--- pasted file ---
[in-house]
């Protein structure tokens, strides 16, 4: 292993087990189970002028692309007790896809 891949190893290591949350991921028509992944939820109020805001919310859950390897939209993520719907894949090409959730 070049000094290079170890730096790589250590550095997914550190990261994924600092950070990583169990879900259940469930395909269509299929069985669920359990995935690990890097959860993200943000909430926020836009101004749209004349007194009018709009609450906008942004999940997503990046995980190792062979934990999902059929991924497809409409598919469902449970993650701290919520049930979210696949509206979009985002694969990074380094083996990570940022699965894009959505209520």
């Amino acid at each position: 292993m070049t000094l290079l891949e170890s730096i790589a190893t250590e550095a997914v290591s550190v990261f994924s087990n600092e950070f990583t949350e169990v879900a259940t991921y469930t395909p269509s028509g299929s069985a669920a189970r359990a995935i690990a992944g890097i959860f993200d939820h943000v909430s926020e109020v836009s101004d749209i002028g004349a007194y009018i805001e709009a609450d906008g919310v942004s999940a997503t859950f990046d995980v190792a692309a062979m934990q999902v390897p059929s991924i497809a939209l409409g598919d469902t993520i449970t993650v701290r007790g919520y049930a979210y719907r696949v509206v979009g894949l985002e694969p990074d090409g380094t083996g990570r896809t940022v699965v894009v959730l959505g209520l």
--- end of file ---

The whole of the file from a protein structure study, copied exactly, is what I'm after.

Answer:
[in-house]
């Protein structure tokens, strides 16, 4: 292993087990189970002028692309007790896809 891949190893290591949350991921028509992944939820109020805001919310859950390897939209993520719907894949090409959730 070049000094290079170890730096790589250590550095997914550190990261994924600092950070990583169990879900259940469930395909269509299929069985669920359990995935690990890097959860993200943000909430926020836009101004749209004349007194009018709009609450906008942004999940997503990046995980190792062979934990999902059929991924497809409409598919469902449970993650701290919520049930979210696949509206979009985002694969990074380094083996990570940022699965894009959505209520």
């Amino acid at each position: 292993m070049t000094l290079l891949e170890s730096i790589a190893t250590e550095a997914v290591s550190v990261f994924s087990n600092e950070f990583t949350e169990v879900a259940t991921y469930t395909p269509s028509g299929s069985a669920a189970r359990a995935i690990a992944g890097i959860f993200d939820h943000v909430s926020e109020v836009s101004d749209i002028g004349a007194y009018i805001e709009a609450d906008g919310v942004s999940a997503t859950f990046d995980v190792a692309a062979m934990q999902v390897p059929s991924i497809a939209l409409g598919d469902t993520i449970t993650v701290r007790g919520y049930a979210y719907r696949v509206v979009g894949l985002e694969p990074d090409g380094t083996g990570r896809t940022v699965v894009v959730l959505g209520l």